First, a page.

When cyber thieves hacked into the computer system of retail giant Target, consumers were stunned at the amount of personal financial information that was pilfered.
But on the black market, stolen credit card and pin numbers do not bring much money per number. The real dollars are paid for inside details about possible mergers and acquisitions, new public policy, and information about cutting-edge technology. In short, the kind of private, confidential information that many law firms hold in their client files.
Increasingly, cyber thieves are attacking law firms, and while large firms are the prime targets, firms of any size can be hit. Hackers can enter a system through a link in a phishing email or by a virtual backdoor in the software.
The bad news is the hackers will come. Law firms should no longer be asking what they should do if their network is breached, but rather they should ask what they will do when they get hacked.
The worse news is law firms may not know when a breach has occurred. Cyber thieves can break into a system and remain there, undetected, for a significant period of time.
“It’s the world we live in,” said Jill Rhodes, attorney and cyber expert who served on the American Bar Association’s Cybersecurity Legal Task Force. “It’s just the way we live now. No one is going to protect us but ourselves.”
Verizon’s 2014 Data Breach Investigations Report found 63,437 security incidents based on data submitted by 50 contributing organizations covering all sectors of the economy. Of those incidents, the professional sector, which includes lawyers, suffered 360 breaches.
The report found that the professional category of businesses was most hit by denial of service attacks which are intended to compromise networks and systems. The second most common mode of attack was cyber-espionage or unauthorized access with motive for spying.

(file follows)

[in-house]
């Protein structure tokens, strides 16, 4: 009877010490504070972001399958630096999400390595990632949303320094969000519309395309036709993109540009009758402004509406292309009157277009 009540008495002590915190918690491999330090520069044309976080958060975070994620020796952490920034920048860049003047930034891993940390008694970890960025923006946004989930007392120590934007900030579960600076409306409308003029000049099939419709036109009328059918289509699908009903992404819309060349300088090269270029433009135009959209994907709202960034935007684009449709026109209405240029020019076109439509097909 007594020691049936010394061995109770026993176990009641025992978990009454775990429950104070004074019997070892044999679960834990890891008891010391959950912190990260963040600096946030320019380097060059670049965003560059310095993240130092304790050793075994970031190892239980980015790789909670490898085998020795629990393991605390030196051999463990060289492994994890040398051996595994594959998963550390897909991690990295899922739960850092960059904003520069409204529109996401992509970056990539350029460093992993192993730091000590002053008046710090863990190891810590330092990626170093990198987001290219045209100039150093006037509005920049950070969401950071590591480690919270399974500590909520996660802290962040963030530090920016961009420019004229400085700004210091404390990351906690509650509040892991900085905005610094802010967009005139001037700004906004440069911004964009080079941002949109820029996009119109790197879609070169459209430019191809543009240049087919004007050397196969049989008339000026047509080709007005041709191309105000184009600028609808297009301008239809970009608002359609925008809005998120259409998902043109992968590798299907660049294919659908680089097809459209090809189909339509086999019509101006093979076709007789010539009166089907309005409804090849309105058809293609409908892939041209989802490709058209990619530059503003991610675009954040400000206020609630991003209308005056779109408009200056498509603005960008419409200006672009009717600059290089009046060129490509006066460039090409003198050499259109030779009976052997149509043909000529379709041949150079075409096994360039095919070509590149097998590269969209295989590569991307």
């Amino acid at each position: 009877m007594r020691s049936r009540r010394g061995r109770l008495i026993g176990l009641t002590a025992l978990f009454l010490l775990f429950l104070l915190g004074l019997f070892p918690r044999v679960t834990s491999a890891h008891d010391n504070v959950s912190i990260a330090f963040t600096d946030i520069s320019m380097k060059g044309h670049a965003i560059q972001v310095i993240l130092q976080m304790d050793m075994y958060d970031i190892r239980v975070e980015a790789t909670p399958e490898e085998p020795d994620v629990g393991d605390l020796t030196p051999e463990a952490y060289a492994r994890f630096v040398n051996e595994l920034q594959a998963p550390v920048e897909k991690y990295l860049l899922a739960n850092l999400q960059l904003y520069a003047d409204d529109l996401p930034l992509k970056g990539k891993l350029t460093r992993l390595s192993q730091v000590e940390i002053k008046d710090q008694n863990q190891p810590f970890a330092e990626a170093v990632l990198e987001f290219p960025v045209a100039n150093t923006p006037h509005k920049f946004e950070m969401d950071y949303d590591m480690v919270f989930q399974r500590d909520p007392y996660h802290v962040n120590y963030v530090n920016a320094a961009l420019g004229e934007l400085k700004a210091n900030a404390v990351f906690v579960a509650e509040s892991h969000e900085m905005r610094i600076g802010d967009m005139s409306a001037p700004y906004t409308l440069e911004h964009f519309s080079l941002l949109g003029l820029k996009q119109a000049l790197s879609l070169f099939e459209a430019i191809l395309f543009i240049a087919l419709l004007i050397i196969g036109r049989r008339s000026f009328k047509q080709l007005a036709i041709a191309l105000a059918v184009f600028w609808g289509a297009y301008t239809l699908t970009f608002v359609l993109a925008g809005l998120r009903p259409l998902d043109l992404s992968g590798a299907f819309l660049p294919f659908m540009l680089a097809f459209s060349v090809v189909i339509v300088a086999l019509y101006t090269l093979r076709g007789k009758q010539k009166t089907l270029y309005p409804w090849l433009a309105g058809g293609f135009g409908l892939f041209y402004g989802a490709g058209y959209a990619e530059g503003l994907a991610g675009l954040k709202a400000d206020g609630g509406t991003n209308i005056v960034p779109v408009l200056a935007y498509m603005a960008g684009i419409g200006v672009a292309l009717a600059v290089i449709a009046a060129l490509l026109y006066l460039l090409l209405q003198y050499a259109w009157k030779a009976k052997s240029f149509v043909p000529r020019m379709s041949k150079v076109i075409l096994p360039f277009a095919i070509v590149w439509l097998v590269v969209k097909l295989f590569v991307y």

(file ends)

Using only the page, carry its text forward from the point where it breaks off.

Based on Verizon’s methodology, 87 percent of the actors committing cyber-espionage were affiliated with a nation state while 11 percent were from organized crime and 1 percent was linked to competitors. Forty-nine percent of the incidents were attributed to entities in East Asia while 21 percent were in Eastern Europe.
Ten years ago, hackers were breaking into systems and doing things like defacing websites to make a name for themselves. They wanted the public to know who they were and what they had done.
Now, hackers are more sophisticated. They look for ways to gain entry; then they work to breach the layers of security to get to as much data as possible for economic gain.
Nicholas Merker, attorney in the intellectual property and litigation group at Ice Miller’s Chicago office, explained today’s hackers do not want to get caught. They want to lie in the weeds for as long as they can and siphon information.
Cybersecurity has been part of Jeffrey Kosc’s practice since his first day on the job as an attorney. He had just been hired as in-house counsel for True Value hardware stores and accepted the task of reviewing a software agreement after the other attorneys confessed they were not too sure what software was.
Nearly 20 years later, Kosc, now a partner at Benesch Friedlander Coplan & Aronoff LLP in Indianapolis, said constant attacks are the trend.
Hackers are “always trying to get in and always trying to stay one step ahead,” he said.
Law firms are attractive to cyber thieves not only because of the type of confidential information harbored but also because attorneys tend to use their own devices. Lawyers who work out of the office accessing files on the cloud with their own tablets, laptops and phones can create an additional vulnerability in a firm’s network.